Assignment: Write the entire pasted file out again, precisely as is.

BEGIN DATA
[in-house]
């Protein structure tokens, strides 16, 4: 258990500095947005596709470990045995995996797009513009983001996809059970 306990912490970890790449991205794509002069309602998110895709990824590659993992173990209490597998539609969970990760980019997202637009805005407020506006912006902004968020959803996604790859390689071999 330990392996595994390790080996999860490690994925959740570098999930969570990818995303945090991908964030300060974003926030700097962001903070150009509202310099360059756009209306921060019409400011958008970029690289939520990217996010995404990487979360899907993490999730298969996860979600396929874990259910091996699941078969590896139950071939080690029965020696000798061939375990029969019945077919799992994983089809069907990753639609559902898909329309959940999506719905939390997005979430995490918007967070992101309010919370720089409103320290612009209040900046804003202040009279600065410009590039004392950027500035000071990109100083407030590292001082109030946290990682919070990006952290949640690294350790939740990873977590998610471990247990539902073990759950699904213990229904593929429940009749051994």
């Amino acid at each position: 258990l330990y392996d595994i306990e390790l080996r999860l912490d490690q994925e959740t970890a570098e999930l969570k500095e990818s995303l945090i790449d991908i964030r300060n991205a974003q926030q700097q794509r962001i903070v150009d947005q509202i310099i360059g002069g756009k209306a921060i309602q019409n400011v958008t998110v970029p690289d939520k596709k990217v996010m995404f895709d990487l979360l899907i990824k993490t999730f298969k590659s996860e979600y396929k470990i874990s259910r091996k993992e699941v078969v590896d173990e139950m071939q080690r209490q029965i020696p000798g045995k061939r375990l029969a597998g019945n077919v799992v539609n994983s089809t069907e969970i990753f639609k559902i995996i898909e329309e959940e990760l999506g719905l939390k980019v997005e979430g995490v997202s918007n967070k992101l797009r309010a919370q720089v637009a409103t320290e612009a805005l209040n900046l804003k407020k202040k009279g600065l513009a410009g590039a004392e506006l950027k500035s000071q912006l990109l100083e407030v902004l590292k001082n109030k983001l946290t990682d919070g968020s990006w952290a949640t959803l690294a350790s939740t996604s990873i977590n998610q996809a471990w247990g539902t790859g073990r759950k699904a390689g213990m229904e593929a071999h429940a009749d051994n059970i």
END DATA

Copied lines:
[in-house]
């Protein structure tokens, strides 16, 4: 258990500095947005596709470990045995995996797009513009983001996809059970 306990912490970890790449991205794509002069309602998110895709990824590659993992173990209490597998539609969970990760980019997202637009805005407020506006912006902004968020959803996604790859390689071999 330990392996595994390790080996999860490690994925959740570098999930969570990818995303945090991908964030300060974003926030700097962001903070150009509202310099360059756009209306921060019409400011958008970029690289939520990217996010995404990487979360899907993490999730298969996860979600396929874990259910091996699941078969590896139950071939080690029965020696000798061939375990029969019945077919799992994983089809069907990753639609559902898909329309959940999506719905939390997005979430995490918007967070992101309010919370720089409103320290612009209040900046804003202040009279600065410009590039004392950027500035000071990109100083407030590292001082109030946290990682919070990006952290949640690294350790939740990873977590998610471990247990539902073990759950699904213990229904593929429940009749051994």
């Amino acid at each position: 258990l330990y392996d595994i306990e390790l080996r999860l912490d490690q994925e959740t970890a570098e999930l969570k500095e990818s995303l945090i790449d991908i964030r300060n991205a974003q926030q700097q794509r962001i903070v150009d947005q509202i310099i360059g002069g756009k209306a921060i309602q019409n400011v958008t998110v970029p690289d939520k596709k990217v996010m995404f895709d990487l979360l899907i990824k993490t999730f298969k590659s996860e979600y396929k470990i874990s259910r091996k993992e699941v078969v590896d173990e139950m071939q080690r209490q029965i020696p000798g045995k061939r375990l029969a597998g019945n077919v799992v539609n994983s089809t069907e969970i990753f639609k559902i995996i898909e329309e959940e990760l999506g719905l939390k980019v997005e979430g995490v997202s918007n967070k992101l797009r309010a919370q720089v637009a409103t320290e612009a805005l209040n900046l804003k407020k202040k009279g600065l513009a410009g590039a004392e506006l950027k500035s000071q912006l990109l100083e407030v902004l590292k001082n109030k983001l946290t990682d919070g968020s990006w952290a949640t959803l690294a350790s939740t996604s990873i977590n998610q996809a471990w247990g539902t790859g073990r759950k699904a390689g213990m229904e593929a071999h429940a009749d051994n059970i």